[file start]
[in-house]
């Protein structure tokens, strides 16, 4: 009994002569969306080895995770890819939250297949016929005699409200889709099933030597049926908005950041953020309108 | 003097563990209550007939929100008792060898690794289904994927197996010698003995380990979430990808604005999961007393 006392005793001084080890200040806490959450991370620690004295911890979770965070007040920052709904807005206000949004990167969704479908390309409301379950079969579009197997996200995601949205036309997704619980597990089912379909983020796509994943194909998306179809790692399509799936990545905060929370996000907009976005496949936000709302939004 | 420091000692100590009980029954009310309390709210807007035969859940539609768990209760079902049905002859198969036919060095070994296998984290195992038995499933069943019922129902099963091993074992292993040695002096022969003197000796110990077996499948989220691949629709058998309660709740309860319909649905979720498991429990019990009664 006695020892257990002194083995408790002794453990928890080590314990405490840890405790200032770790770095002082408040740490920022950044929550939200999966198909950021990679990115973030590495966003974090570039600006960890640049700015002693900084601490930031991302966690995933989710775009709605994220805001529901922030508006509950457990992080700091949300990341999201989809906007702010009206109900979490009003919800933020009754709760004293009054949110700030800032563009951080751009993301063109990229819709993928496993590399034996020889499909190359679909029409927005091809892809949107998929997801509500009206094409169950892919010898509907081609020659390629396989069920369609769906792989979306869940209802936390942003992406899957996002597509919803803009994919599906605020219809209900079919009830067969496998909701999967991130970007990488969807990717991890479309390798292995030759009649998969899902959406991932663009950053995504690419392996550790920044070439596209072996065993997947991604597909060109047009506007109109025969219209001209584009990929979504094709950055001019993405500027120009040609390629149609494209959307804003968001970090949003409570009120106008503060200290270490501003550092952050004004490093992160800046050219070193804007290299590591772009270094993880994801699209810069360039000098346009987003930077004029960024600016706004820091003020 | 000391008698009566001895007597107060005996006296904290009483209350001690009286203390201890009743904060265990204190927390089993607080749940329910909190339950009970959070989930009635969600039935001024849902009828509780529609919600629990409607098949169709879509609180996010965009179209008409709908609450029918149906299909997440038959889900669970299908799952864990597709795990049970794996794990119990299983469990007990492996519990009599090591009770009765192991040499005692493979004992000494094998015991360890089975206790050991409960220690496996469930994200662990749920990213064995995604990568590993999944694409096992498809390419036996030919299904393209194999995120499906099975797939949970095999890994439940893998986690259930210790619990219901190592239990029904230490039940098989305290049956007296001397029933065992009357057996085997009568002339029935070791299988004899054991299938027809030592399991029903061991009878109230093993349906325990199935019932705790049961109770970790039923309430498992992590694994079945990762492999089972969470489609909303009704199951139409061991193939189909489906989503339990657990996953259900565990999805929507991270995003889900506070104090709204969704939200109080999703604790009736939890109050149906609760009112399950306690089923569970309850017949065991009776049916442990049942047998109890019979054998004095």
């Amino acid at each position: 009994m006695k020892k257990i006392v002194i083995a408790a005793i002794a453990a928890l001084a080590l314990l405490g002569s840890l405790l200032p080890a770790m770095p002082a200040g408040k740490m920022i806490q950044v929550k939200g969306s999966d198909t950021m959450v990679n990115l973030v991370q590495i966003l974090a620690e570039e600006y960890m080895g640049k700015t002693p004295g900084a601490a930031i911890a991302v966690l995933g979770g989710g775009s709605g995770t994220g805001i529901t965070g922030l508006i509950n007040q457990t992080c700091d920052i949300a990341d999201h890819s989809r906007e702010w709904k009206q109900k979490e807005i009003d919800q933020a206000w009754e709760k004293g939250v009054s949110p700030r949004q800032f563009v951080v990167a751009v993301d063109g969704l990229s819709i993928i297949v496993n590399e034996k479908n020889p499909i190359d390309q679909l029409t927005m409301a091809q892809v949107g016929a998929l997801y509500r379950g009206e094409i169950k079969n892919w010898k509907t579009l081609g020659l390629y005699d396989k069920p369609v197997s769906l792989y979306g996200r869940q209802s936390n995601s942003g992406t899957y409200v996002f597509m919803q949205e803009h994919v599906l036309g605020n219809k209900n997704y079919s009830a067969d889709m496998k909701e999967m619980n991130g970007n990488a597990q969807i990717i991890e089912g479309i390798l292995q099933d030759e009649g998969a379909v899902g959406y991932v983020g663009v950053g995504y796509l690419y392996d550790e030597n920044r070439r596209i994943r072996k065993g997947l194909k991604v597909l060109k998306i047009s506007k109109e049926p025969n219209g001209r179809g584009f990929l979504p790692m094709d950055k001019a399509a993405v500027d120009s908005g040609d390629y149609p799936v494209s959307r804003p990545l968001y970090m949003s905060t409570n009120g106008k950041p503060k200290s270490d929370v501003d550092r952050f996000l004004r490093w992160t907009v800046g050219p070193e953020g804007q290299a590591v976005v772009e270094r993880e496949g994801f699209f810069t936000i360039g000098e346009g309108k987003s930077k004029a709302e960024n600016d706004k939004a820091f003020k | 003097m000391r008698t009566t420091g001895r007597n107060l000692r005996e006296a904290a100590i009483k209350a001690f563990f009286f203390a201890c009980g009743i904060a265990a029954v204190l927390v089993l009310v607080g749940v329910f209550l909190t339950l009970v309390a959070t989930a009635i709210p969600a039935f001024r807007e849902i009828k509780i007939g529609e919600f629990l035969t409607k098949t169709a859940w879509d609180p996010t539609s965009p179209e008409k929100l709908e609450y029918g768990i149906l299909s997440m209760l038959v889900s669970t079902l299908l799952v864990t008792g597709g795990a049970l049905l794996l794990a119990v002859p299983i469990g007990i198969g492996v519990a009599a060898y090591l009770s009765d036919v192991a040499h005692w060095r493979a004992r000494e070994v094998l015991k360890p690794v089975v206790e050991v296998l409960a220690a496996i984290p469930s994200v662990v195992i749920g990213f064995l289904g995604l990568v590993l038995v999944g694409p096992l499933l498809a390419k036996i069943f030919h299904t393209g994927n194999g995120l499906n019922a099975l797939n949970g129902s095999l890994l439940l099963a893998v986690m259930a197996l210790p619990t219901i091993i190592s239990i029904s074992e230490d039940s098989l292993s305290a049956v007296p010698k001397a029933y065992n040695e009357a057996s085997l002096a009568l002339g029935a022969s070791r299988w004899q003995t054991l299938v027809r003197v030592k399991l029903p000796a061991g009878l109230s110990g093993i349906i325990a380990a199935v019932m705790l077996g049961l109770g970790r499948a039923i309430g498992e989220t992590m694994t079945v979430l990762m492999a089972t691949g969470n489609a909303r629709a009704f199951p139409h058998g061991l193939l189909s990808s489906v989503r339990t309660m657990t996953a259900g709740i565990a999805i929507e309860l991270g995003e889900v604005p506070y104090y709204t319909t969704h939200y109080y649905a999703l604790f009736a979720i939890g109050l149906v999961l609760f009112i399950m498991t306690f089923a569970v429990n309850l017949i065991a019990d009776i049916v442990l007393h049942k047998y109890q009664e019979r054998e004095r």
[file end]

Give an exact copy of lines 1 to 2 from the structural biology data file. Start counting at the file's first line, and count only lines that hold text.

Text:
[in-house]
């Protein structure tokens, strides 16, 4: 009994002569969306080895995770890819939250297949016929005699409200889709099933030597049926908005950041953020309108 | 003097563990209550007939929100008792060898690794289904994927197996010698003995380990979430990808604005999961007393 006392005793001084080890200040806490959450991370620690004295911890979770965070007040920052709904807005206000949004990167969704479908390309409301379950079969579009197997996200995601949205036309997704619980597990089912379909983020796509994943194909998306179809790692399509799936990545905060929370996000907009976005496949936000709302939004 | 420091000692100590009980029954009310309390709210807007035969859940539609768990209760079902049905002859198969036919060095070994296998984290195992038995499933069943019922129902099963091993074992292993040695002096022969003197000796110990077996499948989220691949629709058998309660709740309860319909649905979720498991429990019990009664 006695020892257990002194083995408790002794453990928890080590314990405490840890405790200032770790770095002082408040740490920022950044929550939200999966198909950021990679990115973030590495966003974090570039600006960890640049700015002693900084601490930031991302966690995933989710775009709605994220805001529901922030508006509950457990992080700091949300990341999201989809906007702010009206109900979490009003919800933020009754709760004293009054949110700030800032563009951080751009993301063109990229819709993928496993590399034996020889499909190359679909029409927005091809892809949107998929997801509500009206094409169950892919010898509907081609020659390629396989069920369609769906792989979306869940209802936390942003992406899957996002597509919803803009994919599906605020219809209900079919009830067969496998909701999967991130970007990488969807990717991890479309390798292995030759009649998969899902959406991932663009950053995504690419392996550790920044070439596209072996065993997947991604597909060109047009506007109109025969219209001209584009990929979504094709950055001019993405500027120009040609390629149609494209959307804003968001970090949003409570009120106008503060200290270490501003550092952050004004490093992160800046050219070193804007290299590591772009270094993880994801699209810069360039000098346009987003930077004029960024600016706004820091003020 | 000391008698009566001895007597107060005996006296904290009483209350001690009286203390201890009743904060265990204190927390089993607080749940329910909190339950009970959070989930009635969600039935001024849902009828509780529609919600629990409607098949169709879509609180996010965009179209008409709908609450029918149906299909997440038959889900669970299908799952864990597709795990049970794996794990119990299983469990007990492996519990009599090591009770009765192991040499005692493979004992000494094998015991360890089975206790050991409960220690496996469930994200662990749920990213064995995604990568590993999944694409096992498809390419036996030919299904393209194999995120499906099975797939949970095999890994439940893998986690259930210790619990219901190592239990029904230490039940098989305290049956007296001397029933065992009357057996085997009568002339029935070791299988004899054991299938027809030592399991029903061991009878109230093993349906325990199935019932705790049961109770970790039923309430498992992590694994079945990762492999089972969470489609909303009704199951139409061991193939189909489906989503339990657990996953259900565990999805929507991270995003889900506070104090709204969704939200109080999703604790009736939890109050149906609760009112399950306690089923569970309850017949065991009776049916442990049942047998109890019979054998004095």